Willow Run
The Willow Run manufacturing plant, located between Ypsilanti and Belleville, Michigan, was constructed during World War II by Ford Motor Company for the mass production of the B-24 Liberator military aircraft....

 Consolidated B-24 Liberator bomber production line. As B-24 production smoothed out, he joined United Aircraft in 1943 as an engineering consultant, devoting most of his time to its Chance-Vought Division. The following year, he persuaded United Aircraft to designate him a technical representative in the Pacific Theater of Operations
Pacific Theater of Operations
The Pacific Theater of Operations was the World War II area of military activity in the Pacific Ocean and the countries bordering it, a geographic scope that reflected the operational and administrative command structures of the American forces during that period...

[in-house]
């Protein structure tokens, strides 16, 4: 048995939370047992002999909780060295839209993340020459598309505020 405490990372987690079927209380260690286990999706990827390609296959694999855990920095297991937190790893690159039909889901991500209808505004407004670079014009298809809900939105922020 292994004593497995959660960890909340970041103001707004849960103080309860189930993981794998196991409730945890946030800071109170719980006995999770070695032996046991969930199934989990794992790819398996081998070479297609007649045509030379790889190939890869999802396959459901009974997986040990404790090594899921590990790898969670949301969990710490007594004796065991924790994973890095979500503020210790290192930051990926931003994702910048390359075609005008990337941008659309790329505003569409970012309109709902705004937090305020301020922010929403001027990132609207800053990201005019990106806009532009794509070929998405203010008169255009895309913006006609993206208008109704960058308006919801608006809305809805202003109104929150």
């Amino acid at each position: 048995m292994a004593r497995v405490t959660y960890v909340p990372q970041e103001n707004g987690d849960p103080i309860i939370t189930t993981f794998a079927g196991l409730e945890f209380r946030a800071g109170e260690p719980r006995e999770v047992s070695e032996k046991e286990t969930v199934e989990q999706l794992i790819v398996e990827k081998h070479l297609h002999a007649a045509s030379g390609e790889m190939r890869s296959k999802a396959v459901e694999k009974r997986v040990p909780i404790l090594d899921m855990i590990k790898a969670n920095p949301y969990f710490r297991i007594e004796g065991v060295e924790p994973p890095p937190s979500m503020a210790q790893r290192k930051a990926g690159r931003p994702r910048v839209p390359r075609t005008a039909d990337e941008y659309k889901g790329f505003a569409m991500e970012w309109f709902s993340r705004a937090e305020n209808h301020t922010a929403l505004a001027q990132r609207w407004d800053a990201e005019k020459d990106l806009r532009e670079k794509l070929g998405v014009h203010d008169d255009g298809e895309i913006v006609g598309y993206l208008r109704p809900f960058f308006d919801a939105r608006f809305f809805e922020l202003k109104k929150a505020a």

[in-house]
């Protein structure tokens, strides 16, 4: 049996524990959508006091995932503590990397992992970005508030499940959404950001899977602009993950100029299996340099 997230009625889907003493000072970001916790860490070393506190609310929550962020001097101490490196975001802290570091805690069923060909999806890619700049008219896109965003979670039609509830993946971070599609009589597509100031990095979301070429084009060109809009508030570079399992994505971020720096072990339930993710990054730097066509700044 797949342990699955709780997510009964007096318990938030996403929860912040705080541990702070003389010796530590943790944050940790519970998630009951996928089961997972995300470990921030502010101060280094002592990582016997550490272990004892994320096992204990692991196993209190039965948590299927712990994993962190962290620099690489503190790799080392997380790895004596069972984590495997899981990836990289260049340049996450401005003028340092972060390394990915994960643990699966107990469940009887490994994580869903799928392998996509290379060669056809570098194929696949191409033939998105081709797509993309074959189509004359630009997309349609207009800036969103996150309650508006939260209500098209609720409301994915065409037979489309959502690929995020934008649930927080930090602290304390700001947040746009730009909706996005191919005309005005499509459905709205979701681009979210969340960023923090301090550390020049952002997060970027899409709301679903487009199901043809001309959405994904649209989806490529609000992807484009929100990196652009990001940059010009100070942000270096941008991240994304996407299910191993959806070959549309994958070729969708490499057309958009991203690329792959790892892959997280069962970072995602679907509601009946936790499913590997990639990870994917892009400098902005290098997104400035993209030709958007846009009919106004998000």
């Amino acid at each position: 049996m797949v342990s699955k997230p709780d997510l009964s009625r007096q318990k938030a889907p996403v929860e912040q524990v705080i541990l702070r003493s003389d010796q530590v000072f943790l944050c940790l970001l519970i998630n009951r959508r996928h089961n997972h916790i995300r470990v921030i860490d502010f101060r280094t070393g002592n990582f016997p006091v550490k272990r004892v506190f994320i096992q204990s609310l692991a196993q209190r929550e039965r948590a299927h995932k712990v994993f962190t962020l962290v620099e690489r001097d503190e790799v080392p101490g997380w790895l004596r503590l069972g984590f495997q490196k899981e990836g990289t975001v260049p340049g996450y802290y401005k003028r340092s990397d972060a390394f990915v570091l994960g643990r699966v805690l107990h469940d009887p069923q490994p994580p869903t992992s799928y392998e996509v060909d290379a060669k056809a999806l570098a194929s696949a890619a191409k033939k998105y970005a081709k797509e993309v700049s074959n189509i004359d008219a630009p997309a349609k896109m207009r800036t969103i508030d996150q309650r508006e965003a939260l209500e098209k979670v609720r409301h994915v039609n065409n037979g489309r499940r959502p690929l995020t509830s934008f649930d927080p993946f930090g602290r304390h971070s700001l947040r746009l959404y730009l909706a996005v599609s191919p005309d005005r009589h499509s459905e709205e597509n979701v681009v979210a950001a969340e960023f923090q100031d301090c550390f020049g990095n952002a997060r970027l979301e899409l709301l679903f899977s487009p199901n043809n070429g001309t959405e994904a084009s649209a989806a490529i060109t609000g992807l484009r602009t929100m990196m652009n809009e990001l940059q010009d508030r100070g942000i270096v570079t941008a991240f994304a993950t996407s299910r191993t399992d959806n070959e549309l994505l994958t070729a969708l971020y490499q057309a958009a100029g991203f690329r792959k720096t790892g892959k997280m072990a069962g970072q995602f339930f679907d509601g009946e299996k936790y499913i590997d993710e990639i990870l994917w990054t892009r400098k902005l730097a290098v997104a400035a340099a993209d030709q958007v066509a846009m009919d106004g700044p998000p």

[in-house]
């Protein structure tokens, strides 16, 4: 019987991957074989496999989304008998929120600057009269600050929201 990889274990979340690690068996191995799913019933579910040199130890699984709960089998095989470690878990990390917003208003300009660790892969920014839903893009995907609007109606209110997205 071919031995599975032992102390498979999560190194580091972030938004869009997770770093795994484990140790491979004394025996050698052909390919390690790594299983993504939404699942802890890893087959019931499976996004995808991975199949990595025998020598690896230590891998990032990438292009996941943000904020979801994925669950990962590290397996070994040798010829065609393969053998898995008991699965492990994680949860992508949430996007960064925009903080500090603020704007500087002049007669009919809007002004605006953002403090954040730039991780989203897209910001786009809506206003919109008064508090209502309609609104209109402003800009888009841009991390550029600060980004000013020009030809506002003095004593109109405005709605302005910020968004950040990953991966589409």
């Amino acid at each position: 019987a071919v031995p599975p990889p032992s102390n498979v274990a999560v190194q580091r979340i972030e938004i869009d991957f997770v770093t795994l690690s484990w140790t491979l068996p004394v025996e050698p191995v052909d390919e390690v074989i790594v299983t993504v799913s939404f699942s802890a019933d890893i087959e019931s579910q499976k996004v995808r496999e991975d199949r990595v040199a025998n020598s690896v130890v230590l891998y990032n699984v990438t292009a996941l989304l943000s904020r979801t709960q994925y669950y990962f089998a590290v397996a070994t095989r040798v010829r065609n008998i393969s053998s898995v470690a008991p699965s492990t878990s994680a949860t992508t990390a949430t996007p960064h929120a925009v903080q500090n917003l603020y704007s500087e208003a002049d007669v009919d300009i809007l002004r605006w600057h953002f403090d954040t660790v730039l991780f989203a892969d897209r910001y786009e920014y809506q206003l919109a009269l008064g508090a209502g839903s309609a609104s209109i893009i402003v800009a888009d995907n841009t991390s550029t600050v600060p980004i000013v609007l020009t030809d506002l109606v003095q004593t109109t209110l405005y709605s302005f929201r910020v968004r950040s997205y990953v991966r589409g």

to study aircraft performances under combat conditions. He showed Marine Vought F4U Corsair pilots how to take off with twice the bomb load that the fighter-bomber was rated for and on May 21, 1944, he flew his first combat mission: a strafing run with VMF-222
VMF-222
Marine Fighting Squadron 222 was a fighter squadron of the United States Marine Corps that was activated and fought during World War II. Known as “The Flying Deuces”, they fell under the command of Marine Aircraft Group 14 and fought in many areas of the Pacific War, including the Philippines...

 near the Japanese garrison of Rabaul
Rabaul
Rabaul is a township in East New Britain province, Papua New Guinea. The town was the provincial capital and most important settlement in the province until it was destroyed in 1994 by falling ash of a volcanic eruption. During the eruption, ash was sent thousands of metres into the air and the...

, in the Australia
Australia
Australia , officially the Commonwealth of Australia, is a country in the Southern Hemisphere comprising the mainland of the Australian continent, the island of Tasmania, and numerous smaller islands in the Indian and Pacific Oceans. It is the world's sixth-largest country by total area...